He took the team when salaries were away behind,
and has gradually worked things so that the club is
about paying expenses.
Mutrie's [?] men have lost every game they have
played on this trip, six in all. Perhaps they may be
able to do something with the Pittsburgs and Clevelands,
the weakest teams in the League.
The Brooklyn and Columbus Association teams will
play at the Long Island Grounds this afternoon.
BASEBALL IS NOT DEAD YET
NEARLY 140,000 PEOPLE ATTENDED
MUTRIK'S TEAM WINS AND LOSES--
EWING'S DEFEATED TWICE--BOTH
PLAY EXTRA-INNING GAMES.
The New-York National League Club began its
series of games at Cleveland yesterday. They celebrated
the day by winning one game, although they
should have had two. They seem to have braced up
on their previous bad playing, and fielded and batted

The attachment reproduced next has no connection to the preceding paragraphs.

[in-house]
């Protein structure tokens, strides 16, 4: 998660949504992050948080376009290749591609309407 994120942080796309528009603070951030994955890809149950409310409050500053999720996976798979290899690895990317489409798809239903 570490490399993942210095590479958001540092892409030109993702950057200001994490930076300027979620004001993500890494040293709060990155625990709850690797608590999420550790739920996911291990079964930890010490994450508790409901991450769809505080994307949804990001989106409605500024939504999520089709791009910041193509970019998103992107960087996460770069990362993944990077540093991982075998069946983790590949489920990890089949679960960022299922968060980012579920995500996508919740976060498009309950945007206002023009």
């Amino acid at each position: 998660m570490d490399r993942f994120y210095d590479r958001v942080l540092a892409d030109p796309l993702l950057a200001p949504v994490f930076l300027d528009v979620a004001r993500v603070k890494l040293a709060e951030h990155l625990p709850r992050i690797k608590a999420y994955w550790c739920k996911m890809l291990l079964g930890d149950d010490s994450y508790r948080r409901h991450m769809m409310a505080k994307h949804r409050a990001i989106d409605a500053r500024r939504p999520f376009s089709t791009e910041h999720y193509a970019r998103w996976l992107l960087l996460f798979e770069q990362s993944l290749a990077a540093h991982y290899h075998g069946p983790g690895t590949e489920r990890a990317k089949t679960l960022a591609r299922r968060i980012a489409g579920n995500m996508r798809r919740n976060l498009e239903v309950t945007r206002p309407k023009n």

well. The honors belong to Rusie and Clarke, who
composed the battery in both games. In the first
game Rusie was very steady in all except one inning,
but in that inning they got five safe hits, which, with
a base on balls and two errors, gave Cleveland 7 runs.
In the other eight innings the Clevelands got but five
hits. Clarke did some praiseworthy work behind the
bat, and nearly every one who attempted to steal second
base was nailed by his accurate throws. The
second game was a most exciting one, and ten innings
had to be played to decide the contest. Rusie
came to the rescue and won it. He pitched great ball
in this game.
In the morning game the Clevelands got a lead of 9 runs
when they had played two innings. This did
not trouble the New Yorks, who started in and began
playing a splendid uphill game. After the first
inning they were blanked in but two innings. They